Ralph Mathekga

Buthelezi's delusions of a corruption-free homeland system a product of the ANC

2019-03-12 08:23
IFP leader Mangosuthu Buthelezi at the launch of the party's 2019 election manifesto.

IFP leader Mangosuthu Buthelezi at the launch of the party's 2019 election manifesto.

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We should blame the ANC government for getting us to a point where Prince Mangosuthu Buthelezi has become so daring that he wants us to find the silver lining of the corrupt homeland system, writes Ralph Mathekga.

Inkatha Freedom Party (IFP) leader Prince Mangosuthu Buthelezi has opened a can of worms in a series of speeches about why South Africans should consider voting for his political party. 

During the launch of the IFP manifesto over the weekend, Buthelezi pleaded with South Africans to trust the party to deliver an effective, accountable government. The veteran politician insisted that the ANC's insatiable appetite for corruption is responsible for the collapse of trust in our politics. I agree with Buthelezi that indeed corruption is responsible for the decline of trust in our society.  

Even the denialists within the governing ANC would find it difficult to dismiss Buthelezi's diagnosis that our policy discourse is characterised by a lack of trust. The message delivered by the IFP in this regard is that if South Africans are interested in rebuilding trust in politics, they should look no further than the IFP. 

READ: Mangosuthu Buthelezi on his legacy - 'I believe in the goodwill of people'

Just when I was salivating on what Prince Buthelezi was about to dish out on how to rebuild that trust, the Great One went on an uncontrollable rumble about how he used to roll during the time when South Africa adopted the 'homeland system' during the apartheid years. 

For younger readers who do not know that cellphones only used to come with hard buttons and didn't have the currently dominant touch screen, the homeland system refers to an arrangement whereby the apartheid government allowed 'self-government' in designated areas, where black people were under some form of traditional leadership authorities. 

This aberration or self-government pretence designed by the apartheid system in the '70s was essentially aimed at ensuring that blacks did not flood urban centres where they could compete with whites for jobs that existed in those industrial centres.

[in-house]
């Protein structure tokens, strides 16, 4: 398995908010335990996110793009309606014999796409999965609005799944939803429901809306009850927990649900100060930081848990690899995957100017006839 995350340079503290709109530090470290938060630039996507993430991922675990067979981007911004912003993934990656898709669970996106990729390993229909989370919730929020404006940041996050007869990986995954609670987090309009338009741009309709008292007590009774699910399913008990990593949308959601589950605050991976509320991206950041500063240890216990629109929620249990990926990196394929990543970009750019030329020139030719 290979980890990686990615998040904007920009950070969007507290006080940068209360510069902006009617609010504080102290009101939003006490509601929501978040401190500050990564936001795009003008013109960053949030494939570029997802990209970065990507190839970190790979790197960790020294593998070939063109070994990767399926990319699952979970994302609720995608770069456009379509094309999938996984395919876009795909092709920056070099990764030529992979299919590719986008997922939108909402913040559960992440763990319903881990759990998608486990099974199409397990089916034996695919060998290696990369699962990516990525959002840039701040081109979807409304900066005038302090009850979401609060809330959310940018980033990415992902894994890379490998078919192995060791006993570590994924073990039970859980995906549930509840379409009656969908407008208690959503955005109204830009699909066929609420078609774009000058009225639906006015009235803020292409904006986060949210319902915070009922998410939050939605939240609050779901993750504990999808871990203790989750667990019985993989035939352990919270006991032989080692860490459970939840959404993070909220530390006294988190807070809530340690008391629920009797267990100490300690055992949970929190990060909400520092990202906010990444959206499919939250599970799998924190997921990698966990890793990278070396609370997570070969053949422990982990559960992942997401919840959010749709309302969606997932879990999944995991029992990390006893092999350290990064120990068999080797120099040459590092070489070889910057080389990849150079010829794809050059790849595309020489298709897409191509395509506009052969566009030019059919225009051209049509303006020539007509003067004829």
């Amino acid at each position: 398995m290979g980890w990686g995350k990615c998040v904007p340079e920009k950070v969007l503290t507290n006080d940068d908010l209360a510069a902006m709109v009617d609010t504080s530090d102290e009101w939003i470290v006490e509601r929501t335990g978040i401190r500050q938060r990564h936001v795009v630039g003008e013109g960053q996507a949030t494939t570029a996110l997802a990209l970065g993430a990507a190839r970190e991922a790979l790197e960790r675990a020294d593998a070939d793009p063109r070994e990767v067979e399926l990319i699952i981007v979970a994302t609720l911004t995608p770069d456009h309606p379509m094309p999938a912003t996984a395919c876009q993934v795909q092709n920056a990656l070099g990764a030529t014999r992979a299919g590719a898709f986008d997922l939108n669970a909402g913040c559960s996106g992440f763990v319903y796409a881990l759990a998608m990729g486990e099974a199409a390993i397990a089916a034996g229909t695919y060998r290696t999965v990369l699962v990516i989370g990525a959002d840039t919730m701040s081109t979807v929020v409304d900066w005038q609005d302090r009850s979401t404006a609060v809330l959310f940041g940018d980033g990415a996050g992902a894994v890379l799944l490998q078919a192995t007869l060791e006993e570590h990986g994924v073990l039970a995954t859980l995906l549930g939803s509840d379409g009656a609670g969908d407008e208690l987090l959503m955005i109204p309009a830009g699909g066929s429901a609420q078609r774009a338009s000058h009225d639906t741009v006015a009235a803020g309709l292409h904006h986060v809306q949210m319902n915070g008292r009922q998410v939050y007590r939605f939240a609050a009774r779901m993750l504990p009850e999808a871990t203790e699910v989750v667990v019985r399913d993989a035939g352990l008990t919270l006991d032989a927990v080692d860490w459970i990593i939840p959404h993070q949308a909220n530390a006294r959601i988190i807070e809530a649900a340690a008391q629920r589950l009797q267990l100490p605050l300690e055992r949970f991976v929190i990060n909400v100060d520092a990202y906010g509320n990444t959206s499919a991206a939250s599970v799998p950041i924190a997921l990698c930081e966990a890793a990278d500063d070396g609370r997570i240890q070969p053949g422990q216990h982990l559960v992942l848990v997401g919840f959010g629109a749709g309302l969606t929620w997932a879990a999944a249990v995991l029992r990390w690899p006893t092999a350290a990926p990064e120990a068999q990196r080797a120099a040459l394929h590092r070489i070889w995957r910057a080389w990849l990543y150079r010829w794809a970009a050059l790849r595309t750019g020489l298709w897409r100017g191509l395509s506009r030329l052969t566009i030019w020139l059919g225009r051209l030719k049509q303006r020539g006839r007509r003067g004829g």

The homelands effectively served as labour reserves to which the majority of blacks were confined; only allowed to be in economically active urban centres when the apartheid government deemed it necessary to provide cheap labour. 

Among the geographical areas that were designated as homelands were KwaZulu-Natal (then referred to as Natal), Limpopo Province (then referred to as Lebowa) and North West Province (then referred to as Bophuthatswana), for example. Most of those areas were governed by traditional authorities, some of which were stooges for the apartheid government. 

The homeland system was not created with the intention to extend democracy or self-determination for blacks. The system was merely there to provide influx control of black people in urban areas; a strategy by the apartheid government aimed at avoiding urbanisation of the majority of black people because they would then demand meaningful democracy. Prince Buthelezi led the Natal chapter of this arrangement. In his speech about why his party should be trusted with South Africans' votes in the upcoming elections, Prince Buthelezi said that he did a great job and led a corruption-free government under the homeland system. I was shocked to hear that Buthelezi believes that the idea of the homeland system fits nicely in the same sentence with the idea of a corruption-free government. 

The homeland administrators – whatever titles they conferred upon themselves—were utterly corrupt and non-democratic. 

I remember growing up in Lebowa (currently Limpopo Province) and hearing that the Lebowa government bought a rainmaking machine. The then government told the people that it had invested in the device. Can someone please help me with this question? Did the Lebowa authority indeed spend money on the rainmaking machine, or was the story just a hoax by a government too lazy to explain the missing public funds?

For Buthelezi to come out and claim that he presided over a clean government in a system that was morally compromised is beyond strange. I blame the ANC-led government for getting us to a point where the likes of Buthelezi become so daring that they want us to find the silver lining of the corrupt homeland system. The level of corruption under the ANC has made it acceptable for him to try to sell the homeland success story; a story that should make anyone run from the IFP.  

The only homeland authority that demonstrated an ability to deliver some form of development for the people was Bophuthatswana (currently North West) where schools and other development infrastructure were seen. Yet, the case of Bophuthatswana is not really a success story; it is rather about an area that is so endowed with mineral resources that even after looting by the authorities, there were still resources left to invest in the people. 

I understand that South Africans are currently frustrated with corruption. However, this does not justify the idea that the homelands were an ideal form of government. 

- Ralph Mathekga is a senior researcher at UWC's Centre for Humanities Research, and author of When Zuma Goes and Ramaphosa's Turn.

Disclaimer: News24 encourages freedom of speech and the expression of diverse views. The views of columnists published on News24 are therefore their own and do not necessarily represent the views of News24.

Read more on:    mangosutho buthelezi  |  apartheid  |  inkatha freedom party
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